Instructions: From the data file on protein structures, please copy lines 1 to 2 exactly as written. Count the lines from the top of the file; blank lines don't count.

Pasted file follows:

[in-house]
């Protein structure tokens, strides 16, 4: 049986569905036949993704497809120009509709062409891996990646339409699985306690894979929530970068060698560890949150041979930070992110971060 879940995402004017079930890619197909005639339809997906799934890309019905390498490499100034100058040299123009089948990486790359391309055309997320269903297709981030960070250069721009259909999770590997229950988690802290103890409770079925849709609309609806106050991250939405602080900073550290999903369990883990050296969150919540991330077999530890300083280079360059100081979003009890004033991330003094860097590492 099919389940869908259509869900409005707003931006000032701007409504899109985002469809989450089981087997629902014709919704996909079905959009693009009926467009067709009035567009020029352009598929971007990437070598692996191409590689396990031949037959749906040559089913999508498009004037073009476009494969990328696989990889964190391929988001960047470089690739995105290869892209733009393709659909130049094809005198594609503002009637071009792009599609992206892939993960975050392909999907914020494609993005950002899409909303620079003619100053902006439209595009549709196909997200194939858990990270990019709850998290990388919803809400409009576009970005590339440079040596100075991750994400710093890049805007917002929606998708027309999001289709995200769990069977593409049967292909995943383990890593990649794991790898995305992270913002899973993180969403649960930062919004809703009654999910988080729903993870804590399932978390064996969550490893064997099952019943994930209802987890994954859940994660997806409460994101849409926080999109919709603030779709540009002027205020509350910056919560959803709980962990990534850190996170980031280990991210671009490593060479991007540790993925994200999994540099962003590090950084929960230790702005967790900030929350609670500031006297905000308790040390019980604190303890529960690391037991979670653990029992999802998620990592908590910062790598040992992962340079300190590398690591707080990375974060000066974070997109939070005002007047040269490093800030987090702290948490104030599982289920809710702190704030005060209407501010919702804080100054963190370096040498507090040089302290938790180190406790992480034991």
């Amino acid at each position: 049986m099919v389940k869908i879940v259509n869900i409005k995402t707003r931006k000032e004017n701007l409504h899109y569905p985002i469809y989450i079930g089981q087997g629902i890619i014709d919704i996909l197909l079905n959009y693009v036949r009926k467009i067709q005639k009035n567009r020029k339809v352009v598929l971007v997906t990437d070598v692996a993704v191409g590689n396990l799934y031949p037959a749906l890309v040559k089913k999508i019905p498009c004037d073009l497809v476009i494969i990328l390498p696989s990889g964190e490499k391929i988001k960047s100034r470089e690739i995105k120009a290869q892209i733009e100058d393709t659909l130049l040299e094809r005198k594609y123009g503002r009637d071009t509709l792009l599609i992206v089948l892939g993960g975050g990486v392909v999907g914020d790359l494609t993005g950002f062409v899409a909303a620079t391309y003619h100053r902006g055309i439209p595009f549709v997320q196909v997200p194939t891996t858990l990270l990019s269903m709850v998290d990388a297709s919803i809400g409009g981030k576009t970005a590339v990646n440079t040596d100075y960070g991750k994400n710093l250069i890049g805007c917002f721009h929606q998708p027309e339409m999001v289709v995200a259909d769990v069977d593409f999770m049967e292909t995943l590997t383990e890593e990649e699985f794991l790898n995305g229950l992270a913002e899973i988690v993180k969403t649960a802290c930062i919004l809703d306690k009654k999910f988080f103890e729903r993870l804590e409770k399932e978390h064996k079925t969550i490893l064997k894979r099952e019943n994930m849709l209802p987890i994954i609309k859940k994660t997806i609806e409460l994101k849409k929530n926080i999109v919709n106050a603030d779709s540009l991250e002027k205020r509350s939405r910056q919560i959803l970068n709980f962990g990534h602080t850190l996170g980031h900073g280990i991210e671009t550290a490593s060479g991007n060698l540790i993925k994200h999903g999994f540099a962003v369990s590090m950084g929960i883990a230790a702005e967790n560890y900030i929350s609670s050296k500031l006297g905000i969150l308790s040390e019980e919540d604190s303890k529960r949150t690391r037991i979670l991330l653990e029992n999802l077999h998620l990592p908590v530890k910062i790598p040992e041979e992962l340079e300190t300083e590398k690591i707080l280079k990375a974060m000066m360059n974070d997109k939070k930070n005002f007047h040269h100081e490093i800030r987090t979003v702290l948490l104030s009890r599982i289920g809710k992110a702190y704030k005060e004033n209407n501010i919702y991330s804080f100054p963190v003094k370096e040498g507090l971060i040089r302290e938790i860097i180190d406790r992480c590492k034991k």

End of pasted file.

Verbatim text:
[in-house]
């Protein structure tokens, strides 16, 4: 049986569905036949993704497809120009509709062409891996990646339409699985306690894979929530970068060698560890949150041979930070992110971060 879940995402004017079930890619197909005639339809997906799934890309019905390498490499100034100058040299123009089948990486790359391309055309997320269903297709981030960070250069721009259909999770590997229950988690802290103890409770079925849709609309609806106050991250939405602080900073550290999903369990883990050296969150919540991330077999530890300083280079360059100081979003009890004033991330003094860097590492 099919389940869908259509869900409005707003931006000032701007409504899109985002469809989450089981087997629902014709919704996909079905959009693009009926467009067709009035567009020029352009598929971007990437070598692996191409590689396990031949037959749906040559089913999508498009004037073009476009494969990328696989990889964190391929988001960047470089690739995105290869892209733009393709659909130049094809005198594609503002009637071009792009599609992206892939993960975050392909999907914020494609993005950002899409909303620079003619100053902006439209595009549709196909997200194939858990990270990019709850998290990388919803809400409009576009970005590339440079040596100075991750994400710093890049805007917002929606998708027309999001289709995200769990069977593409049967292909995943383990890593990649794991790898995305992270913002899973993180969403649960930062919004809703009654999910988080729903993870804590399932978390064996969550490893064997099952019943994930209802987890994954859940994660997806409460994101849409926080999109919709603030779709540009002027205020509350910056919560959803709980962990990534850190996170980031280990991210671009490593060479991007540790993925994200999994540099962003590090950084929960230790702005967790900030929350609670500031006297905000308790040390019980604190303890529960690391037991979670653990029992999802998620990592908590910062790598040992992962340079300190590398690591707080990375974060000066974070997109939070005002007047040269490093800030987090702290948490104030599982289920809710702190704030005060209407501010919702804080100054963190370096040498507090040089302290938790180190406790992480034991």